Published on 17th October, 2020, in Economic Times.
The concept of Indra’s net, or Indrajaal, comes to us from the Atharva Veda. It speaks of Indra capturing his enemies with a net, pinning them to the ground, and smiting them victoriously. Seen metaphorically, Indra-jaal is the web of delusions (maya) that establishes the world. This philosophical idea is elaborated by Buddhists, but in the hands of magicians, is sorcery unleashed on the unsuspecting audience and ends up entrapping the magician himself – much like social media.
In Buddhist scriptures, Indra’s net is described as hanging from Mount Meru. It extends in innite directions. Each eye of the net contains a ruby. Each of these rubies reects other innite rubies. Thus, the recursive nature is used as a metaphor to explain the world. The one contains all, every little object in the universe is a function of everything else. This visualisation is used to explain the Buddhist idea of dependent origination – nothing has independent existence; everything is a function of something else. Nothing really concrete exists. This is nothingness (shunya) manifest as everythingness or innity (ananta) and constitutes the world we experience (samsara). This visualisation of Buddhism denies the existence of atma.
The same idea is taken up by Shankaracharya where he says the apparent diversity of the world is a delusion of the senses and the ego. Our senses – indriya -spread out nets, reecting our own desires and our own mind and ego entraps us in it, like a spider spreads out its web to trap ies. If we outgrow this sensory attachment, we will realise the common underlying unifying truth, which is aatma, beyond the myriad manifestations of Indrajaal. Thus, Shankara proposes the monastic ideal of withdrawing from the world to realise the truth, beyond the diversity.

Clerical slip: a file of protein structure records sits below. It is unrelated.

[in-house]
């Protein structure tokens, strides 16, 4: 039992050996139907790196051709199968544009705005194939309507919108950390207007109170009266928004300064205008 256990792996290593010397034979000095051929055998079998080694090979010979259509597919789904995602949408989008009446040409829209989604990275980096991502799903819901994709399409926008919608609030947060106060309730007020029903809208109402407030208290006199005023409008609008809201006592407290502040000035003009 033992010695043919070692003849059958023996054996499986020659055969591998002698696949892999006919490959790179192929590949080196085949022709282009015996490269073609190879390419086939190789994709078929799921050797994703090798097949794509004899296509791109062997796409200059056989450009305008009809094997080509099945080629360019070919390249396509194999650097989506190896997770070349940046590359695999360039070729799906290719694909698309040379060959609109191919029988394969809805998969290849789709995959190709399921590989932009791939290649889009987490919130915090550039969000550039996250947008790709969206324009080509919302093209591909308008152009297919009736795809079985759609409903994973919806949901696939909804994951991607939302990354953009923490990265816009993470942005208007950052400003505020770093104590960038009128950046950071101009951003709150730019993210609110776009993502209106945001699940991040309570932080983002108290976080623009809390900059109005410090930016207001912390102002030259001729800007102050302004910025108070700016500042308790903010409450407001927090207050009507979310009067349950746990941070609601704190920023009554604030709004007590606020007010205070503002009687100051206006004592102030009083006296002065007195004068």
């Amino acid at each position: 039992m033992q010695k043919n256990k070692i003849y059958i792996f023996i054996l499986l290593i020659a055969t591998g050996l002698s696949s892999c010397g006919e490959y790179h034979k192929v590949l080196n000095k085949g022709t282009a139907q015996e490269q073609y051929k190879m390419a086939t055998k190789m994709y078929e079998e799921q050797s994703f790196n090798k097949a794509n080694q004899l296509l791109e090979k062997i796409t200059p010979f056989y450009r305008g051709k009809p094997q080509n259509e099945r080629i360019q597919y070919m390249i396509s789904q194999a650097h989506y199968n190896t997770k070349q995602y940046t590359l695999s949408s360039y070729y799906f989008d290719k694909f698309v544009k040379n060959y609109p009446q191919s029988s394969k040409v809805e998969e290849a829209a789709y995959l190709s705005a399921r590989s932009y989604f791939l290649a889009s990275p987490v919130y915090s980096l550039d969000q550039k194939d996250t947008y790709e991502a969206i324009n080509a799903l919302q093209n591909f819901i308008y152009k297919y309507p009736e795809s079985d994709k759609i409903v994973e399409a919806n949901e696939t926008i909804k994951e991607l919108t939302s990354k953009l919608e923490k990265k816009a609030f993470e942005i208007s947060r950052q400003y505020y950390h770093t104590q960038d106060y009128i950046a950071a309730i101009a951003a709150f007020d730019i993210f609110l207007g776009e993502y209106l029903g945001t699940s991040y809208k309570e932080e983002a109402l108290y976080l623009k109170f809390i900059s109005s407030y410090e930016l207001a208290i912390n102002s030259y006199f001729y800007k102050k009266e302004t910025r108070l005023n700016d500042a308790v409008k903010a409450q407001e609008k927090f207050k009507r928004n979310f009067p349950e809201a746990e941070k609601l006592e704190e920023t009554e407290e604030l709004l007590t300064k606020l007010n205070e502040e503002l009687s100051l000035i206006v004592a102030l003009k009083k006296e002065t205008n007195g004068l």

This metaphor of Indra-jaal is used in political treaties of Kamandaka, as well as Kautilya where it is associated with diplomacy. Kautilya believes Indra-jaal or the web of delusions should be used to divide society. Kamandaka says the web of delusions can be used to trick kings.
This idea of Indra’s net has fascinated many Hindutva forces especially those in America who have constructed the oxymoron of ‘intellectual Kshatriyas,’ warriors who think. Traditionally, in the Vedic imagination, the thinking part was done by the Brahmins who chose non-violence. The violent Kshatriyas were seen as puppets who would do what the non-violent Brahmins would tell them. In contemporary times, upper caste knowledge workers, from the IT sector, who migrated to the West, who yearn for ‘traditional’ Indian culture, while enjoying American wealth and freedom, feel they need to ght for India, overrun by socialist forces. Their weapon is the internet. They wish to challenge the colonial and Marxist interpretation of Indian history and culture, based on evidence, that is widespread with the Hindutva interpretation of history, based on folk memory. In the quest to reairm Indian thought on the internet, they have created Indra-jaal, a network of fake news, that eclipses real news.
Today, social media is the Indra-jaal spread by Hindutva to terrify the intellectuals into submitting to the notion of Hindu rashtra. It seems to be a fairly successful strategy, as of now, questioning even the actions of police, and the judgement of courts, making the common man even doubt his own sanity. All this while the Indian Constitution is being slowly eroded, and experts in various elds are being declared invalid and irrelevant.
But history informs us that Indra’s net as a metaphor failed in Indian society. Eventually, the Vedic Indra, the original wielder of Indra-jaal, lost his exalted position. From the mighty warrior-king of the Vedas, he became subservient to the Jain Tirthankaras and the Buddha, seeking their wisdom. In Puranas, he is shown as constantly seeking the help of Vishnu and Shiva. Indra is shown as eternally insecure, as he realises that he is replaceable and no Indra is permanent. The position of Indra may be permanent but he will be eventually overthrown by someone worthier. Thus, the main god of the Vedas has no temple or festival in his honour, any more. Despite skilful use of the network of delusion, he ends up trapped in his own net. That is the greatest lesson of Indra-jaal.